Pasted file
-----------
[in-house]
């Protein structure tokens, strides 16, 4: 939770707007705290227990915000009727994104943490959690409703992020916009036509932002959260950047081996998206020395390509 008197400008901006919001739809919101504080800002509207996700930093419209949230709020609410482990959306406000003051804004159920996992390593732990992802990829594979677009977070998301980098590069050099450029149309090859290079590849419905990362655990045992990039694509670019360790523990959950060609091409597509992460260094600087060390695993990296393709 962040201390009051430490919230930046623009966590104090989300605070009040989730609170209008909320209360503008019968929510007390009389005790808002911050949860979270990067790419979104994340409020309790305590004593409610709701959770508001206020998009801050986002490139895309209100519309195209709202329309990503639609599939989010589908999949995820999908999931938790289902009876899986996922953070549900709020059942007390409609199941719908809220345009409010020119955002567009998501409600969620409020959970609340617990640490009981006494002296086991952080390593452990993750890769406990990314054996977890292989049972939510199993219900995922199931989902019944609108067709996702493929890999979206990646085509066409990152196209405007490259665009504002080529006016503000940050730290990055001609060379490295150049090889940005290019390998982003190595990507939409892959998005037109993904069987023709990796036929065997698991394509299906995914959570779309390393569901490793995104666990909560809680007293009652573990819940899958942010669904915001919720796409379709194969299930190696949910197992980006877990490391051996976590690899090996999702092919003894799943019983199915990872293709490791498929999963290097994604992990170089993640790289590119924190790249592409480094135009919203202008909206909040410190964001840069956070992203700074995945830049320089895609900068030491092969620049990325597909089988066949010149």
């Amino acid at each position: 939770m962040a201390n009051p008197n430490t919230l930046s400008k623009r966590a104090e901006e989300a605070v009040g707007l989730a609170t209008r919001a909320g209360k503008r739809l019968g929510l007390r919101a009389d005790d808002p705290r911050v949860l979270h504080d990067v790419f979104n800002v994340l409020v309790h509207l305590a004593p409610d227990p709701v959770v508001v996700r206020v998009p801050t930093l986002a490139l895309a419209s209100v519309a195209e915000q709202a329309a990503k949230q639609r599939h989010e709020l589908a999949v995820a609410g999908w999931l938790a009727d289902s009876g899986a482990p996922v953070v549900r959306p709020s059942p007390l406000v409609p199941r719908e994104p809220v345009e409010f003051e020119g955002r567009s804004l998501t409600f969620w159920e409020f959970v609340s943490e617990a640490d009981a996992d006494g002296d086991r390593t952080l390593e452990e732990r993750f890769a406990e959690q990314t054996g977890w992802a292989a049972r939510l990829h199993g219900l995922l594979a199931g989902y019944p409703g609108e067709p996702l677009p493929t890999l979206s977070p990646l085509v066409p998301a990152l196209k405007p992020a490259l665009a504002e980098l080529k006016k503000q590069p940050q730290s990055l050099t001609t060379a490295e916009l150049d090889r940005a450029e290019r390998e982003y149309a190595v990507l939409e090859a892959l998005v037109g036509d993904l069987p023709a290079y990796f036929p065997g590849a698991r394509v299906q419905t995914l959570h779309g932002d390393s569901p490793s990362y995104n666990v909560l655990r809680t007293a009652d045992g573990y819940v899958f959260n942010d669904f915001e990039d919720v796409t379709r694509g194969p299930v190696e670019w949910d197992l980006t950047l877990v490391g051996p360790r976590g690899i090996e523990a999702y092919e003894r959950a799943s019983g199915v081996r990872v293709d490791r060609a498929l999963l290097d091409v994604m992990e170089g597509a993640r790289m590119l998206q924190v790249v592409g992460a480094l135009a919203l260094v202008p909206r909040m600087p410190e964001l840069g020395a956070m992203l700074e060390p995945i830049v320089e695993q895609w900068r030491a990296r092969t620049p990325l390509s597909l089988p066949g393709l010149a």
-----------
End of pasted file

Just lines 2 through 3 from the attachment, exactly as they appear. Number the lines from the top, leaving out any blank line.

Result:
């Protein structure tokens, strides 16, 4: 939770707007705290227990915000009727994104943490959690409703992020916009036509932002959260950047081996998206020395390509 008197400008901006919001739809919101504080800002509207996700930093419209949230709020609410482990959306406000003051804004159920996992390593732990992802990829594979677009977070998301980098590069050099450029149309090859290079590849419905990362655990045992990039694509670019360790523990959950060609091409597509992460260094600087060390695993990296393709 962040201390009051430490919230930046623009966590104090989300605070009040989730609170209008909320209360503008019968929510007390009389005790808002911050949860979270990067790419979104994340409020309790305590004593409610709701959770508001206020998009801050986002490139895309209100519309195209709202329309990503639609599939989010589908999949995820999908999931938790289902009876899986996922953070549900709020059942007390409609199941719908809220345009409010020119955002567009998501409600969620409020959970609340617990640490009981006494002296086991952080390593452990993750890769406990990314054996977890292989049972939510199993219900995922199931989902019944609108067709996702493929890999979206990646085509066409990152196209405007490259665009504002080529006016503000940050730290990055001609060379490295150049090889940005290019390998982003190595990507939409892959998005037109993904069987023709990796036929065997698991394509299906995914959570779309390393569901490793995104666990909560809680007293009652573990819940899958942010669904915001919720796409379709194969299930190696949910197992980006877990490391051996976590690899090996999702092919003894799943019983199915990872293709490791498929999963290097994604992990170089993640790289590119924190790249592409480094135009919203202008909206909040410190964001840069956070992203700074995945830049320089895609900068030491092969620049990325597909089988066949010149």
């Amino acid at each position: 939770m962040a201390n009051p008197n430490t919230l930046s400008k623009r966590a104090e901006e989300a605070v009040g707007l989730a609170t209008r919001a909320g209360k503008r739809l019968g929510l007390r919101a009389d005790d808002p705290r911050v949860l979270h504080d990067v790419f979104n800002v994340l409020v309790h509207l305590a004593p409610d227990p709701v959770v508001v996700r206020v998009p801050t930093l986002a490139l895309a419209s209100v519309a195209e915000q709202a329309a990503k949230q639609r599939h989010e709020l589908a999949v995820a609410g999908w999931l938790a009727d289902s009876g899986a482990p996922v953070v549900r959306p709020s059942p007390l406000v409609p199941r719908e994104p809220v345009e409010f003051e020119g955002r567009s804004l998501t409600f969620w159920e409020f959970v609340s943490e617990a640490d009981a996992d006494g002296d086991r390593t952080l390593e452990e732990r993750f890769a406990e959690q990314t054996g977890w992802a292989a049972r939510l990829h199993g219900l995922l594979a199931g989902y019944p409703g609108e067709p996702l677009p493929t890999l979206s977070p990646l085509v066409p998301a990152l196209k405007p992020a490259l665009a504002e980098l080529k006016k503000q590069p940050q730290s990055l050099t001609t060379a490295e916009l150049d090889r940005a450029e290019r390998e982003y149309a190595v990507l939409e090859a892959l998005v037109g036509d993904l069987p023709a290079y990796f036929p065997g590849a698991r394509v299906q419905t995914l959570h779309g932002d390393s569901p490793s990362y995104n666990v909560l655990r809680t007293a009652d045992g573990y819940v899958f959260n942010d669904f915001e990039d919720v796409t379709r694509g194969p299930v190696e670019w949910d197992l980006t950047l877990v490391g051996p360790r976590g690899i090996e523990a999702y092919e003894r959950a799943s019983g199915v081996r990872v293709d490791r060609a498929l999963l290097d091409v994604m992990e170089g597509a993640r790289m590119l998206q924190v790249v592409g992460a480094l135009a919203l260094v202008p909206r909040m600087p410190e964001l840069g020395a956070m992203l700074e060390p995945i830049v320089e695993q895609w900068r030491a990296r092969t620049p990325l390509s597909l089988p066949g393709l010149a």